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Climate and the Collapse of Maya Civilization

A series of multi-year droughts helped to doom an ancient culture

Larry Peterson, Gerald Haug

With their magnificent architecture and sophisticated knowledge of astronomy and mathematics, the Maya boasted one of the great cultures of the ancient world. Although they had not discovered the wheel and were without metal tools, the Maya constructed massive pyramids, temples and monuments of hewn stone both in large cities and in smaller ceremonial centers throughout the lowlands of the Yucatán Peninsula, which covers parts of what are now southern Mexico and Guatemala and essentially all of Belize. From celestial observatories, such as the one at Chichén Itzá, they tracked the progress of Venus and developed a calendar based on a solar year of 365 days. They created their own system of mathematics, using a base number of 20 with a concept of zero. And they developed a hieroglyphic scheme for writing, one that used hundreds of elaborate signs.

Figure 1. As this 19th-century engraving depicts...Click to Enlarge Image

During its Classic period (250–950 A.D.), Maya civilization reached a zenith. At its peak, around 750 A.D., the population may have topped 13 million. Then, between about 750 and 950 A.D., their society imploded. The Maya abandoned what had been densely populated urban centers, leaving their impressive stone edifices to fall into ruin. The demise of Maya civilization (which archaeologists call "the terminal Classic collapse") has been one of the great anthropological mysteries of modern times. What could have happened?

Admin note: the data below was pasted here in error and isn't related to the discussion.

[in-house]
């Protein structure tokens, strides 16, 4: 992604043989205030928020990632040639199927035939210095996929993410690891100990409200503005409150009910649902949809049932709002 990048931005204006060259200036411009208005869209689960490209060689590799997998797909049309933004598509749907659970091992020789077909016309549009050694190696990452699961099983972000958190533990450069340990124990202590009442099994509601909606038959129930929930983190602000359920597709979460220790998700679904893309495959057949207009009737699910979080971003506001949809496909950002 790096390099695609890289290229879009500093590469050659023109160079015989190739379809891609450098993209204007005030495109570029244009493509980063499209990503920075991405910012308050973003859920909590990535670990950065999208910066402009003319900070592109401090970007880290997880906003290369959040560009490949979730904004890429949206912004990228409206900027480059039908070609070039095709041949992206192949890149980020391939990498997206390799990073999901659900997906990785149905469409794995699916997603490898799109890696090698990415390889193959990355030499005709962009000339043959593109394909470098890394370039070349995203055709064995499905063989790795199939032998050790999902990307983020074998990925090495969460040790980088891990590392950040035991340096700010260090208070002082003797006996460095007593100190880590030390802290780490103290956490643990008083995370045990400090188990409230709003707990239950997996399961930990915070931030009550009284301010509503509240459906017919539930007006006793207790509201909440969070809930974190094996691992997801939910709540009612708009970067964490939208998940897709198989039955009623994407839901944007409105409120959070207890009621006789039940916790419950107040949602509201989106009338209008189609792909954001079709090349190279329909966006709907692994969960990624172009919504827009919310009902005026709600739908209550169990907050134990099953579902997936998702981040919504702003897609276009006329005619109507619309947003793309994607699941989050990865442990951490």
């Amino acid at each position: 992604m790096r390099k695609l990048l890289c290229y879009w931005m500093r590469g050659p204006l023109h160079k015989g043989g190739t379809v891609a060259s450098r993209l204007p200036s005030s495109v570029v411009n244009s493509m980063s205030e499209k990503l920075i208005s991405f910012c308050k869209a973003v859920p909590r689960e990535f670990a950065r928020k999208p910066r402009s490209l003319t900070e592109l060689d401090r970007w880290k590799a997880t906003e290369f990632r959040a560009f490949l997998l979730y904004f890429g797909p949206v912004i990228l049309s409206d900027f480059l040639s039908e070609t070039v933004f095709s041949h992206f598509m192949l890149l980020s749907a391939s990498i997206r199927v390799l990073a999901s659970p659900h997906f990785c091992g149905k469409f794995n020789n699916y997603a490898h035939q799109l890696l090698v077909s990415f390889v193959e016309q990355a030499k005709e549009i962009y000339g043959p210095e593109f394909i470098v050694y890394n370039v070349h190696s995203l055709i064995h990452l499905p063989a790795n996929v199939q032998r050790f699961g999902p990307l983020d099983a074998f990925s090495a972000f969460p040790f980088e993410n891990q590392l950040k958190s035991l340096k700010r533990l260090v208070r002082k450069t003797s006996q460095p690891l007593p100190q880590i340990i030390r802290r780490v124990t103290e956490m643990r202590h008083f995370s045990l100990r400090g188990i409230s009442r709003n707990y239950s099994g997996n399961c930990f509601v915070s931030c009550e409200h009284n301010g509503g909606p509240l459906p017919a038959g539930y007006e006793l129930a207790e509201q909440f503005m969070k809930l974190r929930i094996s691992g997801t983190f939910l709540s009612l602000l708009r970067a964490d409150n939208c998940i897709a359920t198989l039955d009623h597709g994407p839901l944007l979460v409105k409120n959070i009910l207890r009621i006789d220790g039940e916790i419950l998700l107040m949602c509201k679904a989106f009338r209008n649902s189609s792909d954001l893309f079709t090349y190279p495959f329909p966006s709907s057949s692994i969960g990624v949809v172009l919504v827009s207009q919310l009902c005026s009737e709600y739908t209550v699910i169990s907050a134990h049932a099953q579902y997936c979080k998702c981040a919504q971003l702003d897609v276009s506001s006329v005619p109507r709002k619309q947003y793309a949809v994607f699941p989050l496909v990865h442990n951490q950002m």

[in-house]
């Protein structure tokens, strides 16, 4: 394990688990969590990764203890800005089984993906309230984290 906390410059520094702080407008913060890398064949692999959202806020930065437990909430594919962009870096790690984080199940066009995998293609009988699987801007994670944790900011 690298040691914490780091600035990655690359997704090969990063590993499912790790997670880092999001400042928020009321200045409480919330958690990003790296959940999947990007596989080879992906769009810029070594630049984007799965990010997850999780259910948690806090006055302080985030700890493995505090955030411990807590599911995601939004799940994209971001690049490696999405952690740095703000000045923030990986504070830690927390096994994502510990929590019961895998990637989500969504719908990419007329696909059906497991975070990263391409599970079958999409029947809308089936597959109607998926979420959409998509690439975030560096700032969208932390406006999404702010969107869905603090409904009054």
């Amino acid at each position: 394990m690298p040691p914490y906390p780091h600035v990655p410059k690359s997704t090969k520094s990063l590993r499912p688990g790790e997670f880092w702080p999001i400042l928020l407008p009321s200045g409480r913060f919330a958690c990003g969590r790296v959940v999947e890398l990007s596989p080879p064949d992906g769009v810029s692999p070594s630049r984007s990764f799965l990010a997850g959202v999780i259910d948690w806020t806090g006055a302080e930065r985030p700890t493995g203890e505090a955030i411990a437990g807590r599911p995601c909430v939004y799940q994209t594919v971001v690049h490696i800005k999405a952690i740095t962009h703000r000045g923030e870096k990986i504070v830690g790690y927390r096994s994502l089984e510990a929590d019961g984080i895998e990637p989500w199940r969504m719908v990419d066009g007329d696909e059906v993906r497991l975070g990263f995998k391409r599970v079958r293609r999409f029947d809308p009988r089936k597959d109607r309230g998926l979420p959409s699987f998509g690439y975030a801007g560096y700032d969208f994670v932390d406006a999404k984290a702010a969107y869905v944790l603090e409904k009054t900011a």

Scholars have advanced a variety of theories over the years, pinning the fault on everything from internal warfare to foreign intrusion, from widespread outbreaks of disease to a dangerous dependence on monocropping, from environmental degradation to climate change. Some combination of these and other factors may well be where the truth lies. However, in recent years, evidence has mounted that unusual shifts in atmospheric patterns took place near the end of the Classic Maya period, lending credence to the notion that climate, and specifically drought, indeed played a hand in the decline of this ancient civilization.

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